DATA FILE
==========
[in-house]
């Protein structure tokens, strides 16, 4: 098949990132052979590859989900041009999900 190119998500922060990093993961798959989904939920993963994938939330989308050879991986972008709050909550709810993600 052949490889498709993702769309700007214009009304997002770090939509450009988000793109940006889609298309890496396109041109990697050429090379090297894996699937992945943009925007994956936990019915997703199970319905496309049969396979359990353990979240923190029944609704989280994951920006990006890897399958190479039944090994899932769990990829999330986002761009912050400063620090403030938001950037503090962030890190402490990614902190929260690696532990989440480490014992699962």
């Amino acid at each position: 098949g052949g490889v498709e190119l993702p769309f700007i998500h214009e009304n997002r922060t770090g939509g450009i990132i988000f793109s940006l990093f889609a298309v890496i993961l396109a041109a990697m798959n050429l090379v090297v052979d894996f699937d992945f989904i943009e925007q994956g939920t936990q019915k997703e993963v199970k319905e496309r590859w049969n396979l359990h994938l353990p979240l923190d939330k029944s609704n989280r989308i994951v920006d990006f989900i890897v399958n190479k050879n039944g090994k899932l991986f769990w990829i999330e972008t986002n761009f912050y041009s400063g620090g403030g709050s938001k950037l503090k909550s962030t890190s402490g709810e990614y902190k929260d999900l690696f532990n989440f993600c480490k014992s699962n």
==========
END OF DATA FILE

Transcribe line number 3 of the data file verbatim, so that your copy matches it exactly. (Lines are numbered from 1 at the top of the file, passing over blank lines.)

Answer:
């Amino acid at each position: 098949g052949g490889v498709e190119l993702p769309f700007i998500h214009e009304n997002r922060t770090g939509g450009i990132i988000f793109s940006l990093f889609a298309v890496i993961l396109a041109a990697m798959n050429l090379v090297v052979d894996f699937d992945f989904i943009e925007q994956g939920t936990q019915k997703e993963v199970k319905e496309r590859w049969n396979l359990h994938l353990p979240l923190d939330k029944s609704n989280r989308i994951v920006d990006f989900i890897v399958n190479k050879n039944g090994k899932l991986f769990w990829i999330e972008t986002n761009f912050y041009s400063g620090g403030g709050s938001k950037l503090k909550s962030t890190s402490g709810e990614y902190k929260d999900l690696f532990n989440f993600c480490k014992s699962n």